Hi! i''m thinking of building a panalised 5/8 v3 geodome with a diameter of 4.25. I''m going to live in it during the cold winter here (up to maixmum -30 celcius). I have some questions about how stable it could get if I also want to be able to take down triangles and shift them while the rest of the structure stands? could this be doable or would it break the structure and make it fall? i''m not planning to shift the lowest triangles. this is so that I can change the windows during different seasons. and it should also be mobile. any suggestions on how to do this without wearing the wood to much by screwing unscrewing? i''m also thinking of what would be preferrable, to level it by adding wood underneath or leveling it by changing strut length of the lowest triangles? I wonder if it would get cold if I use wood leveling instead of changing the struts so the isolation can go further down. I also wonder if a door entry that is made of one of the hexagons on the sides and sticking out a little bit to make a straight door entry would destabilise the structure alot? Will I need extra thick wood for those parts? I also have a question about heat, does the warm air by itself transcend to the top and then cicrle downwards a bit, is there any such effect in the dome structure? or does it just stay flat on the top? even if i''m trying to be very precise will it be hard to make the dome fit excatly without serious gaps that would draw alot of air inside? and how do I in the easiest way calculate the angel I need to saw the struts so as they will when connected together make no gap between themselfs on the outside of the dome? I was thinking about maybe setting some metal plate on the sides as to be able to overlap them so as no rain will come in. do you have any other solutions for rain comming through gaps? I was thinking about putting some rubber on the sides of the triangles so it would seal the gaps, will rubber be durable, any other solution? any tips on very very good isolation in the triangles? maybe styrofoam, it''s light enough. Do you think that the bottom triangles made with great thermal mass would only be cold during winter and won''t work as planned? I was thinking about just having som extra thermal mass triangels on the inside to put on the north wall that way I would have isolation on the outside and I can have my stove in the middle and triangles on the sides. I want to try to figure out how to keep the floor as warm as possible even thou the warm air goes upwards. I was thinking if a solar panel powered fan could help to transfer hot air down to the floor, would it be worth the effort? how thick does the wood struts have to be to be durable? were is the pressure targeted, will they need to be very very hardly bolted to eachother or can it be doable with 4 screws on eachside with tvo hinges in total? there will come alot of snow, and I would like to keep it on the dome as insulation, but the structure has to hold. very many questions... but I would be helpfull for any info I can get. i''m constantly looking up these things but just wanted to send them out to people already exerienced because it can take some time to get answers back :-) do you have any other tips on on building a dome like I planned please let me know. thanks a bunch! also this site is very good :-)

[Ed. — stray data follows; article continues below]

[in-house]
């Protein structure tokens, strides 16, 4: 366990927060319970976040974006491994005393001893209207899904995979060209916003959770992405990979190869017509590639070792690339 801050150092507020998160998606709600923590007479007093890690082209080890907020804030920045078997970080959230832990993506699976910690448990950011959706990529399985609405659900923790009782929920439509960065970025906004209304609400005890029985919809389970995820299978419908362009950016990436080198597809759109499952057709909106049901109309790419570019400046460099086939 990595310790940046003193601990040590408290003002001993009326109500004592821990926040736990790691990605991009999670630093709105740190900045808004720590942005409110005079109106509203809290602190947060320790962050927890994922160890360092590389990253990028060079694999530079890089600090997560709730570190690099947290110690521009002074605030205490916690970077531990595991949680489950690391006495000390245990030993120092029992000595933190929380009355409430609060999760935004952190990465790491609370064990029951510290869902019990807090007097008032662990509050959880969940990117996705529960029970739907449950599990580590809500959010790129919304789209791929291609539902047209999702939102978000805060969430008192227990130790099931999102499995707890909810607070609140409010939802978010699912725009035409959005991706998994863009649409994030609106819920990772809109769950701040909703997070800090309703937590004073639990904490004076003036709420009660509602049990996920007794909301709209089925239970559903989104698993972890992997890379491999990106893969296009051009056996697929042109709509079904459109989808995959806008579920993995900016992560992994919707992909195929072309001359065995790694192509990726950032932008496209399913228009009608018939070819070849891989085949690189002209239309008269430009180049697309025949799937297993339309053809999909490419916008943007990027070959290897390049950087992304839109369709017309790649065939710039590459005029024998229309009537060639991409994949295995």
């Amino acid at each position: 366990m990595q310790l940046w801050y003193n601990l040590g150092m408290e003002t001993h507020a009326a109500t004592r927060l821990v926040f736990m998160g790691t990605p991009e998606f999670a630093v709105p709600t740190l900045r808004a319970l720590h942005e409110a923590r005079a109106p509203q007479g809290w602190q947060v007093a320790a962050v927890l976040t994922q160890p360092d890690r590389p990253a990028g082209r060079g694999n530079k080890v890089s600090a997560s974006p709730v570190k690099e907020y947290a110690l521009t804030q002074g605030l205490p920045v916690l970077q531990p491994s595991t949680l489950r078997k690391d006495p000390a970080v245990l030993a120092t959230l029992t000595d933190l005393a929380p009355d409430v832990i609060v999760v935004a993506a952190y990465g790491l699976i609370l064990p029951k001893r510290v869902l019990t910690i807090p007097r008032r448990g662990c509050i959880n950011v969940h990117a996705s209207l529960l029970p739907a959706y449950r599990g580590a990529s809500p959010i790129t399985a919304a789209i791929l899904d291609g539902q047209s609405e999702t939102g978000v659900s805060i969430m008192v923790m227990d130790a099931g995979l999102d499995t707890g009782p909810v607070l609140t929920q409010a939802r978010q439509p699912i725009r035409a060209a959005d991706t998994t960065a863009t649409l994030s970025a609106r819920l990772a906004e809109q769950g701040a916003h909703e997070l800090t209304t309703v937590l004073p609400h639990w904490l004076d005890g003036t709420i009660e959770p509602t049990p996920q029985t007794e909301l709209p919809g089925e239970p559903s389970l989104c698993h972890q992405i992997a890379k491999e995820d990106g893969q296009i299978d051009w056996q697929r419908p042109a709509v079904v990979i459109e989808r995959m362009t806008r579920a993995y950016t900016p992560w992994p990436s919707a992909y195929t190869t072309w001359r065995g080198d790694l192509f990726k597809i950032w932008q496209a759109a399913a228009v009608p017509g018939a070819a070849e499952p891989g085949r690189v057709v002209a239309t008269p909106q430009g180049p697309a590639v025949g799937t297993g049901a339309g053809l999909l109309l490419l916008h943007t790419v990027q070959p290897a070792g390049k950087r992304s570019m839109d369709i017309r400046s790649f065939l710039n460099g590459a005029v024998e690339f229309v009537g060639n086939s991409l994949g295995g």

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I just realised that my plan is a bit the same as p12 wrote about in the thread "dome without hub connectors". And maybe I need to explain a bit more exctaly what I want. I'm going to make all triangles indoors during the winter and then put it all together. I don't want any gaps, and I want the wood struts from the different triangles to fit nicely together without making any gap on the outside that I need to insulate. I'm not sure what the dihedral angel is, if it's not the angle between the triangles to make the dome concave. I also as p12 think it's important to make it correct so as the structure will be as strong as possible since it's very snowy here during winter and I would like to keep the snow on the dome as insulation. thank you! :-)
Lots of questions! Since the conventional 3v icosa dome does not sit flat at the 5/8ths mark (also sometimes called 5/9ths), consider using another geometry.